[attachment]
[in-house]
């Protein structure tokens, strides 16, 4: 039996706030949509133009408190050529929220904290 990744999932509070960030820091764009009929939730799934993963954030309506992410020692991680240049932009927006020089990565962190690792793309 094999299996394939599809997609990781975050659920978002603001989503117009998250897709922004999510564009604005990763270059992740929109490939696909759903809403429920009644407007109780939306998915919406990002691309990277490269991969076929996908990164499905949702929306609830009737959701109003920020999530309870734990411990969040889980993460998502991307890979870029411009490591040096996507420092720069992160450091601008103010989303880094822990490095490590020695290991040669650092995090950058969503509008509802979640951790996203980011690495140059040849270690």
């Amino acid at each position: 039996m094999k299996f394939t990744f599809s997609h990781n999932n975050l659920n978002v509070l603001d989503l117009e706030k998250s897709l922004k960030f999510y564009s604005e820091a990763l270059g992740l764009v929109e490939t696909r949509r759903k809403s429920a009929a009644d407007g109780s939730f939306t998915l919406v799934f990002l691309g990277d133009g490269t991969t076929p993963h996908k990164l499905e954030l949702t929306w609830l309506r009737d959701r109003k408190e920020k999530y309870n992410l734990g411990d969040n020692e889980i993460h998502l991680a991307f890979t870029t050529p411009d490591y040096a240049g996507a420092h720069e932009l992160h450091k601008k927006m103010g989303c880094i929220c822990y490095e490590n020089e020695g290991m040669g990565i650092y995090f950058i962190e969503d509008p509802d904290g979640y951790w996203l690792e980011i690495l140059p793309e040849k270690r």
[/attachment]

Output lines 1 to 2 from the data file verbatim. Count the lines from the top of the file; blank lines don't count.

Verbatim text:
[in-house]
């Protein structure tokens, strides 16, 4: 039996706030949509133009408190050529929220904290 990744999932509070960030820091764009009929939730799934993963954030309506992410020692991680240049932009927006020089990565962190690792793309 094999299996394939599809997609990781975050659920978002603001989503117009998250897709922004999510564009604005990763270059992740929109490939696909759903809403429920009644407007109780939306998915919406990002691309990277490269991969076929996908990164499905949702929306609830009737959701109003920020999530309870734990411990969040889980993460998502991307890979870029411009490591040096996507420092720069992160450091601008103010989303880094822990490095490590020695290991040669650092995090950058969503509008509802979640951790996203980011690495140059040849270690």